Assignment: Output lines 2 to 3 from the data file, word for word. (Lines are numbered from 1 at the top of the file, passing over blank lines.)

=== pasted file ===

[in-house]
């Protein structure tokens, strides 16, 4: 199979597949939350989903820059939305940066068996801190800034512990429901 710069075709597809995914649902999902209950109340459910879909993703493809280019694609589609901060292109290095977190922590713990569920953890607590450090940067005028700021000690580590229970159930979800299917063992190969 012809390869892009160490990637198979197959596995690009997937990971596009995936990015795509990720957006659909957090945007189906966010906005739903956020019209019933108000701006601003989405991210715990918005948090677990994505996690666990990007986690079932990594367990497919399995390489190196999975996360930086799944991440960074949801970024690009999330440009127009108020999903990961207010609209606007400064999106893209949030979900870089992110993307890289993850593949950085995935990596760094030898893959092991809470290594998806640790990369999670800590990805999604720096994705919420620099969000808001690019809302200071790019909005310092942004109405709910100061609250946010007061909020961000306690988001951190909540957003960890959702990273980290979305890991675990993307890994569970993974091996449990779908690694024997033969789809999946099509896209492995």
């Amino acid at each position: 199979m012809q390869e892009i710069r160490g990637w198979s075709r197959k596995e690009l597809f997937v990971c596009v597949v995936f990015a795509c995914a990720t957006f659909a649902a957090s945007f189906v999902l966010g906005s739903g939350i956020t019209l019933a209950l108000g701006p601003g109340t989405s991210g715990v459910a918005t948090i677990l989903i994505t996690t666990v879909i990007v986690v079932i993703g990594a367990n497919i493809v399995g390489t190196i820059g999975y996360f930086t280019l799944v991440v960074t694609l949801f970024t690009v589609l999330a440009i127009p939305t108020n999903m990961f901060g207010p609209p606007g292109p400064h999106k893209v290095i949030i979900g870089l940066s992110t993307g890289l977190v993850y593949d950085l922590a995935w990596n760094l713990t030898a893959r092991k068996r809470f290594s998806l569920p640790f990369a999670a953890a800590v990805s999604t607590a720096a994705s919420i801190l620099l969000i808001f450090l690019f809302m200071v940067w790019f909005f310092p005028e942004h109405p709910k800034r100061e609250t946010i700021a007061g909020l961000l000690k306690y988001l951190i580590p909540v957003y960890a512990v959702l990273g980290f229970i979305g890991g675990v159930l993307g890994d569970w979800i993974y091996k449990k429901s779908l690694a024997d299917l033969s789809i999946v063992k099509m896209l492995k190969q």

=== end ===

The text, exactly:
């Protein structure tokens, strides 16, 4: 199979597949939350989903820059939305940066068996801190800034512990429901 710069075709597809995914649902999902209950109340459910879909993703493809280019694609589609901060292109290095977190922590713990569920953890607590450090940067005028700021000690580590229970159930979800299917063992190969 012809390869892009160490990637198979197959596995690009997937990971596009995936990015795509990720957006659909957090945007189906966010906005739903956020019209019933108000701006601003989405991210715990918005948090677990994505996690666990990007986690079932990594367990497919399995390489190196999975996360930086799944991440960074949801970024690009999330440009127009108020999903990961207010609209606007400064999106893209949030979900870089992110993307890289993850593949950085995935990596760094030898893959092991809470290594998806640790990369999670800590990805999604720096994705919420620099969000808001690019809302200071790019909005310092942004109405709910100061609250946010007061909020961000306690988001951190909540957003960890959702990273980290979305890991675990993307890994569970993974091996449990779908690694024997033969789809999946099509896209492995």
């Amino acid at each position: 199979m012809q390869e892009i710069r160490g990637w198979s075709r197959k596995e690009l597809f997937v990971c596009v597949v995936f990015a795509c995914a990720t957006f659909a649902a957090s945007f189906v999902l966010g906005s739903g939350i956020t019209l019933a209950l108000g701006p601003g109340t989405s991210g715990v459910a918005t948090i677990l989903i994505t996690t666990v879909i990007v986690v079932i993703g990594a367990n497919i493809v399995g390489t190196i820059g999975y996360f930086t280019l799944v991440v960074t694609l949801f970024t690009v589609l999330a440009i127009p939305t108020n999903m990961f901060g207010p609209p606007g292109p400064h999106k893209v290095i949030i979900g870089l940066s992110t993307g890289l977190v993850y593949d950085l922590a995935w990596n760094l713990t030898a893959r092991k068996r809470f290594s998806l569920p640790f990369a999670a953890a800590v990805s999604t607590a720096a994705s919420i801190l620099l969000i808001f450090l690019f809302m200071v940067w790019f909005f310092p005028e942004h109405p709910k800034r100061e609250t946010i700021a007061g909020l961000l000690k306690y988001l951190i580590p909540v957003y960890a512990v959702l990273g980290f229970i979305g890991g675990v159930l993307g890994d569970w979800i993974y091996k449990k429901s779908l690694a024997d299917l033969s789809i999946v063992k099509m896209l492995k190969q």